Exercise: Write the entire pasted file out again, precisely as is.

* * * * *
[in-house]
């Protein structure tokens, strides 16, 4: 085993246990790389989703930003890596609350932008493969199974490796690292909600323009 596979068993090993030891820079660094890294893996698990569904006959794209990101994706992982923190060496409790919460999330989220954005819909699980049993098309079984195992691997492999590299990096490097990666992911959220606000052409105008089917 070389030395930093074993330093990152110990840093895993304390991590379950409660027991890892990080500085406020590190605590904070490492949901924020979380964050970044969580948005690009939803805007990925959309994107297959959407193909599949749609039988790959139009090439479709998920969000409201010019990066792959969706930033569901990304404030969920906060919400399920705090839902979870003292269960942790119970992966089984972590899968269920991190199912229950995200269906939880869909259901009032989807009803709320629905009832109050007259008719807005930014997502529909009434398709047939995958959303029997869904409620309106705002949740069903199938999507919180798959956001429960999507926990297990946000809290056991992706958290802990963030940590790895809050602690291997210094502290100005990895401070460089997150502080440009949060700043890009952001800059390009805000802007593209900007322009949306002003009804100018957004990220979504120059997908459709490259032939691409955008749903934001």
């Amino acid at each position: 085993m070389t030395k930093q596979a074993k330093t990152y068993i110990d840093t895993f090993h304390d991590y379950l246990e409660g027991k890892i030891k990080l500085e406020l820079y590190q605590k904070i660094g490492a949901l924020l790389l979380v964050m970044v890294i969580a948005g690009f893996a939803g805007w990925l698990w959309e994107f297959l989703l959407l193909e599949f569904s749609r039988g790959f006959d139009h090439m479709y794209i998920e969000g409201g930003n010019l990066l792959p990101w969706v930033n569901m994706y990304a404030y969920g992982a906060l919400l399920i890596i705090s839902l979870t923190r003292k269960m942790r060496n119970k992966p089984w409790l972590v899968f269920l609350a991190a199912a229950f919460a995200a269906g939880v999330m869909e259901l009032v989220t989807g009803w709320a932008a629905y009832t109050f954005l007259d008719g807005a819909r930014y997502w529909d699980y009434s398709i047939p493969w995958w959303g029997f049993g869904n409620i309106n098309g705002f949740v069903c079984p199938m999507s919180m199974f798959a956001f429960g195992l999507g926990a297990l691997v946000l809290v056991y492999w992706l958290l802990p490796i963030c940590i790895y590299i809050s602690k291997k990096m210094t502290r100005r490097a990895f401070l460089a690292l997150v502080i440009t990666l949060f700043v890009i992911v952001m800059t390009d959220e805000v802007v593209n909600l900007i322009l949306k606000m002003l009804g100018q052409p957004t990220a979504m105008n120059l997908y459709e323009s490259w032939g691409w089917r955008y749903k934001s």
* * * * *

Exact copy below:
[in-house]
């Protein structure tokens, strides 16, 4: 085993246990790389989703930003890596609350932008493969199974490796690292909600323009 596979068993090993030891820079660094890294893996698990569904006959794209990101994706992982923190060496409790919460999330989220954005819909699980049993098309079984195992691997492999590299990096490097990666992911959220606000052409105008089917 070389030395930093074993330093990152110990840093895993304390991590379950409660027991890892990080500085406020590190605590904070490492949901924020979380964050970044969580948005690009939803805007990925959309994107297959959407193909599949749609039988790959139009090439479709998920969000409201010019990066792959969706930033569901990304404030969920906060919400399920705090839902979870003292269960942790119970992966089984972590899968269920991190199912229950995200269906939880869909259901009032989807009803709320629905009832109050007259008719807005930014997502529909009434398709047939995958959303029997869904409620309106705002949740069903199938999507919180798959956001429960999507926990297990946000809290056991992706958290802990963030940590790895809050602690291997210094502290100005990895401070460089997150502080440009949060700043890009952001800059390009805000802007593209900007322009949306002003009804100018957004990220979504120059997908459709490259032939691409955008749903934001």
């Amino acid at each position: 085993m070389t030395k930093q596979a074993k330093t990152y068993i110990d840093t895993f090993h304390d991590y379950l246990e409660g027991k890892i030891k990080l500085e406020l820079y590190q605590k904070i660094g490492a949901l924020l790389l979380v964050m970044v890294i969580a948005g690009f893996a939803g805007w990925l698990w959309e994107f297959l989703l959407l193909e599949f569904s749609r039988g790959f006959d139009h090439m479709y794209i998920e969000g409201g930003n010019l990066l792959p990101w969706v930033n569901m994706y990304a404030y969920g992982a906060l919400l399920i890596i705090s839902l979870t923190r003292k269960m942790r060496n119970k992966p089984w409790l972590v899968f269920l609350a991190a199912a229950f919460a995200a269906g939880v999330m869909e259901l009032v989220t989807g009803w709320a932008a629905y009832t109050f954005l007259d008719g807005a819909r930014y997502w529909d699980y009434s398709i047939p493969w995958w959303g029997f049993g869904n409620i309106n098309g705002f949740v069903c079984p199938m999507s919180m199974f798959a956001f429960g195992l999507g926990a297990l691997v946000l809290v056991y492999w992706l958290l802990p490796i963030c940590i790895y590299i809050s602690k291997k990096m210094t502290r100005r490097a990895f401070l460089a690292l997150v502080i440009t990666l949060f700043v890009i992911v952001m800059t390009d959220e805000v802007v593209n909600l900007i322009l949306k606000m002003l009804g100018q052409p957004t990220a979504m105008n120059l997908y459709e323009s490259w032939g691409w089917r955008y749903k934001s």